MIAMI (CBS4) – The long summer break has come to an end which means Monday morning thousands of South Florida kids will be heading back to school.
In addition to more cars on the road, drivers are urged to watch out for kids walking to school or riding their bikes. Also, be prepared to slow down in school zones and obey the posted speed limits, speeding fines range from anywhere from $156.00 to more than $600.00. Police officers positioned in school zones will also be looking for drivers who park where they are not allowed and that all students on bikes have the necessary bike helmet.
Drivers are also urged to watch for school buses. Their red flashing lights and an extended stop arm indicate the school bus is stopped to load or unload children. State law requires you to stop. Keep an eye out for children walking in the street, especially where there are no sidewalks. Be alert for children playing and gathering near bus stops and for those who may dart into the street without looking for traffic. When driving in neighborhoods or school zones, watch for young people who may be in a hurry to get to school and may not be thinking about getting there safely.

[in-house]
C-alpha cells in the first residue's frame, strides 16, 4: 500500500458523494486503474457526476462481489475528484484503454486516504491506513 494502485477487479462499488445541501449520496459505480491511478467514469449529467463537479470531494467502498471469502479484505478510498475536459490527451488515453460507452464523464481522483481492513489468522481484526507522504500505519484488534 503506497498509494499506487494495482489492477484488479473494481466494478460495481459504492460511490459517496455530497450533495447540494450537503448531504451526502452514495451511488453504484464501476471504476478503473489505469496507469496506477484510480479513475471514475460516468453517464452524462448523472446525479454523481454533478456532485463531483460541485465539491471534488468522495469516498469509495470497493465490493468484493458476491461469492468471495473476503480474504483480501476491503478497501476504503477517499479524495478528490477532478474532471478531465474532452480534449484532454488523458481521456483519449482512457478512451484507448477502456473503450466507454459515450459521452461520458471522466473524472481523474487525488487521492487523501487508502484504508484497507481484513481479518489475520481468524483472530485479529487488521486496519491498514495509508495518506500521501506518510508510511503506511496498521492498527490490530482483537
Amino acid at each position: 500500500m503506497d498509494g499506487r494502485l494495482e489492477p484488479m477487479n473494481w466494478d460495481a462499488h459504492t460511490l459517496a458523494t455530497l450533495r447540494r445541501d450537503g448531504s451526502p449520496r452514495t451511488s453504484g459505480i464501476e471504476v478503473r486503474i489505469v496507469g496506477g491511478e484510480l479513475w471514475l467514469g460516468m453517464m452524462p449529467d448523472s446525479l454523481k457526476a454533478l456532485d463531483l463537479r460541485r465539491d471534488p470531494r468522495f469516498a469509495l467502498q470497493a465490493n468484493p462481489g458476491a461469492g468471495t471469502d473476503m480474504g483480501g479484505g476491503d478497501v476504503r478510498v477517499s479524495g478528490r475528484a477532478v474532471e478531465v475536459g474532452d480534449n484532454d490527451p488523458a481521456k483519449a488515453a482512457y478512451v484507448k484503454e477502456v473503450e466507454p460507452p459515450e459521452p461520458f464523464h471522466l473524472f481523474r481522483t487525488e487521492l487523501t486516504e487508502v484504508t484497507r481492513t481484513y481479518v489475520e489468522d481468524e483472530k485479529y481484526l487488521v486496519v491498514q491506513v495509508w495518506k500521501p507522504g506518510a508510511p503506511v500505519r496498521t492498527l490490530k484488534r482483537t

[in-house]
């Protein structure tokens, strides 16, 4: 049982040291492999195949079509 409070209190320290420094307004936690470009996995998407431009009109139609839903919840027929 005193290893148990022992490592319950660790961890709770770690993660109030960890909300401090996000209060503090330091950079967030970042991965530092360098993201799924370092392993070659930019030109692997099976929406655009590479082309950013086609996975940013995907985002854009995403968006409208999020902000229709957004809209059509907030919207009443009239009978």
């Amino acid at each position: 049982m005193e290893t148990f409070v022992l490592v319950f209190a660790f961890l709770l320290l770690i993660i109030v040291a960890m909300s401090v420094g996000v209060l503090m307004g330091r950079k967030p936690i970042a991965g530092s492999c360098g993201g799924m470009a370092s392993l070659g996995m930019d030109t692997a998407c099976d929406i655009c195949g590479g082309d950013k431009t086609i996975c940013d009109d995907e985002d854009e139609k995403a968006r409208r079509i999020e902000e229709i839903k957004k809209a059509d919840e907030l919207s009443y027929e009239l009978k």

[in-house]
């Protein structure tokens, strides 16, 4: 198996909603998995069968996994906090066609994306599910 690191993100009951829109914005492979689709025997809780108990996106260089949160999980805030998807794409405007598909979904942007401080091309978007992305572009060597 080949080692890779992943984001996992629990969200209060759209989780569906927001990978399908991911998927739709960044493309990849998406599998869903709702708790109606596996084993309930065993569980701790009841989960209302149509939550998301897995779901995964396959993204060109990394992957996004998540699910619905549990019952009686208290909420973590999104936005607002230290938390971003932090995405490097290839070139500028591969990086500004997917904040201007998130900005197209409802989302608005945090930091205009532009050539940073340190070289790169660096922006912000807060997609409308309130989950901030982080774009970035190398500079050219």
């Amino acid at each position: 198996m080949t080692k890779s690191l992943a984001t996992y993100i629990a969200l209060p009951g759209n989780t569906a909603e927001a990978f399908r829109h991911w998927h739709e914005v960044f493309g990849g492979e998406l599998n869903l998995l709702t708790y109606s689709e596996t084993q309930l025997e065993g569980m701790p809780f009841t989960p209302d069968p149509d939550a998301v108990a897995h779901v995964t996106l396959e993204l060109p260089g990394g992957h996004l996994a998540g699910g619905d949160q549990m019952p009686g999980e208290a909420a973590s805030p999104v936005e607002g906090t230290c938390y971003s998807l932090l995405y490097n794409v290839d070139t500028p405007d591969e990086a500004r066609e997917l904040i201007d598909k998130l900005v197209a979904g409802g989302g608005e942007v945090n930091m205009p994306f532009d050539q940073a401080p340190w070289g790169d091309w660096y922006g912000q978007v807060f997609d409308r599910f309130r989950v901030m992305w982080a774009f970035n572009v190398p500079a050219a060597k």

Parents should always make sure the kids are buckled up and avoid texting or talking on the phone while driving. They should also supervise young children as they are walking or biking to school or as they wait at the school bus stop.
Students should always remove their backpack before getting in the vehicle; never buckle the safety belt with a backpack on. Law enforcement agencies urge all parents to place the kids in the back seat – it’s the safest place for young people.
Students who walk to school should use a sidewalk when available, look left-right-left when crossing the road, and always walk facing traffic. Always cross at crosswalks, obey all traffic signs, traffic lights and crossing guard instructions.
Teen drivers should avoid speeding and minimize distractions (texting, talking on cell phones, eating, adjusting the radio) while driving. Teens are also reminded never to overload their vehicle; everyone riding in a vehicle must use a safety belt.